What’s the first place you would look to find out the nutrient composition of a food or drink product? How about its ingredients? When will it expire?
Almost everyone knows that labels on the back of food and drink products can tell us a lot about them, from their ingredients and nutritional composition, to other details like the storage and use. But can we all in good conscious say that we rigorously check the label for every product that we buy? Probably not. And what’s more, do the labels (and what’s on them) change our eating habits?
It begs the question, how can we design food and drink packaging in such a way to include all the information that the consumer wants to know, in a way that they can both legibly read and understand, whilst maintaining the freedom to market and brand your products in an appealing and competitive way? And how can society influence healthier and more sustainable consumer habits?
Food and drink manufacturers, governments, and researchers are looking at new ways to inform consumers about the food and drink that we buy, cook, and consume. Balancing these competing demands is the crux of the issue.
The European Commission will soon propose a revision of the EU rules on food information to consumers. The revision is expected to focus on some specific aspects of food labelling: front-of-pack nutrition labelling, nutrient profiles for health and nutrition claims, country-of-origin labelling, date marking, and labelling of alcoholic beverages. These have been identified by the European Commission’s Farm to Fork Strategy as some of the tools needed to empower consumers to make informed, healthy, and sustainable food choices.
However, as it stands, there is a significant untapped potential in the Food Information to Consumers Regulation, which could facilitate the shift towards healthier and more sustainable diets. For instance, more consumer-friendly labelling of salt alternatives (e.g., “potassium salt” instead of “potassium chloride”) may help consumers understand new reformulated recipes and make it simpler for people to reduce salt intake in their diets. Likewise with “iodised salt”. These are just some examples where much more could be done with current legislation to steer consumption patterns on a more nutritious path.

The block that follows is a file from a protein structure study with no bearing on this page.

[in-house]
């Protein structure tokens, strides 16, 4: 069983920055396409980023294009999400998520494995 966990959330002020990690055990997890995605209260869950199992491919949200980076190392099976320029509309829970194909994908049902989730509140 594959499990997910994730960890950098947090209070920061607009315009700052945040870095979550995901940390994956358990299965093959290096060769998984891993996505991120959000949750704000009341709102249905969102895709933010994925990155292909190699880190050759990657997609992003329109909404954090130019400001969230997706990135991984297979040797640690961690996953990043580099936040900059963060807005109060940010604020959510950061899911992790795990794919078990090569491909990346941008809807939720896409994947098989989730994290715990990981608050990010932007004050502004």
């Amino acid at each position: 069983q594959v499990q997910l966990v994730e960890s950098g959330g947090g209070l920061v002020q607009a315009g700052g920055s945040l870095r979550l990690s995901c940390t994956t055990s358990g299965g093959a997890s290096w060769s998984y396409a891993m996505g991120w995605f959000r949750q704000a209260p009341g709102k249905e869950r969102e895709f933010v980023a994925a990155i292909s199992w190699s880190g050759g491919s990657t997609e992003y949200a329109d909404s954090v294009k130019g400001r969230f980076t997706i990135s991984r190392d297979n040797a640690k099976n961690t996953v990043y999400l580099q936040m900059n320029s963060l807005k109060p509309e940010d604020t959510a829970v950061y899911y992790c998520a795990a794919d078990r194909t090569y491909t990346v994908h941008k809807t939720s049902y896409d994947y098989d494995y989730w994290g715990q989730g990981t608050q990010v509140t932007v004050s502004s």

And what about digital labelling? Putting the sole emphasis on physical food labels is not suitable for 21st century food systems. Digital information (accessed by near-field technology, like a QR code) has the potential to provide product information in a targeted and personalised way, boosting accessibility options and reducing packaging waste, another goal of the Farm to Fork Strategy.
Today, Europe’s food and drink manufacturers provide a wealth of information about their products, often going beyond mandatory information requirements – about the ingredients, nutritional value, portion recommendations, cooking and storing instructions, tips to avoid food waste, and much more. Complementary to information on the label, the possibilities of alternative information channels are endless and have the potential to improve consumers’ access to more detailed information about their favourite products, if they are interested in it.
FoodDrinkEurope’s members want to improve the provision of clear, factual, and relevant food information and encourage more sustainable and healthy diets, in line with the objectives of the EU Farm to Fork Strategy.
But consumer information is not the silver bullet to improving our diets.
Labelling and consumer information must be part of a comprehensive approach that should include pan-European education campaigns about nutrition and sustainable lifestyles, which allows people to take informed responsibility over the choices they make.
Only by working across civil society and across value chains, towards this common goal, EU Institutions, Member States and industry can help shift people towards healthier and more sustainable diets and lifestyles.